Customer dissatisfaction with banks increasing
04 August 2003
A total of 82 per cent of all banking customers in the UK don't see the point of making a complaint, according to a new study.
The research conducted by Ernst & Young and NOP shows that complaints against banks are on the increase, however, as customers expect better service from their branches.
The report states that most complaints to relate to charges, mistakes and poor service. Many refer to phone calls routed through anonymous call centres and increasingly complex transactions.
The Banking Code Standards Board revealed in its annual report that complaints about its members rose by 59 per cent to 1,260 cases between 2001/02 and 2002/03.
The Financial Ombudsman Service says complaints about banking services other than mortgages, loans and investment products - for example, clearing cheques, cash machines and money transfers - rose by 85 per cent to 1,485.
More than 22 per cent of complaints lodged with the FSA concerned banks.
However, Ernst & Young claims banks are not going far enough in addressing customer complaints.
The study found that, of those customers who complained, 40 per cent of customers felt worse about their bank than they did before going through the complaints procedure, and 56 per cent of customers complaining to their banks did not even get an apology.
"Many people believe that complaining won't change anything and that the bank does not care," says Philip Middleton, Ernst & Young's head of retail banking. He did stress that the big banks are seeking to address the problem and develop better customer relations.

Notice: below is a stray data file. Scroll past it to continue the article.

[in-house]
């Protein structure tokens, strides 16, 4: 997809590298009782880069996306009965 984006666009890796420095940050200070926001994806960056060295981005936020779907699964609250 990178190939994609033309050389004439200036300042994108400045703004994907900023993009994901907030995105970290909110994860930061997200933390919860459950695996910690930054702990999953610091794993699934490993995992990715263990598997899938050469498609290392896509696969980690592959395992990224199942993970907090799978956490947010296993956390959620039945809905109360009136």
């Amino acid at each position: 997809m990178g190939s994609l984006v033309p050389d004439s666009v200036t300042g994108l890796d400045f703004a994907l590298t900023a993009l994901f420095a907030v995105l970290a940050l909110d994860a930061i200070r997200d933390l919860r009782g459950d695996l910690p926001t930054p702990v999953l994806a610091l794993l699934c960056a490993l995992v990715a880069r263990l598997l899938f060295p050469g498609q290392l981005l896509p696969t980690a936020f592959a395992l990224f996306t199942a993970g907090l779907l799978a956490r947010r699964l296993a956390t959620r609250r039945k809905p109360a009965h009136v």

"In the past 20 years banks have gone from being customer-centric to product-centric. Now they are realising that they can't grow by taking over companies and acquiring new customers. Instead they have to grow by selling more to their existing customer base," Mr Middleton added.
The survey also revealed that, although customers may not complain directly to their banks, eight out of 10 of them voice their dissatisfaction to somebody else, and nearly half of them will tell at least another four people about their grievance.
Customers are also increasingly more likely to switch banks if they experience poor service. "Up to 89 per cent of those dissatisfied with the way their complaint was handled say they are unlikely to consider the bank for future purchases.
"This combination of dormant accounts and imperviousness to cross-selling activities is expensive for banks, and very often they do not even realise it is happening," Ernst and Young explained.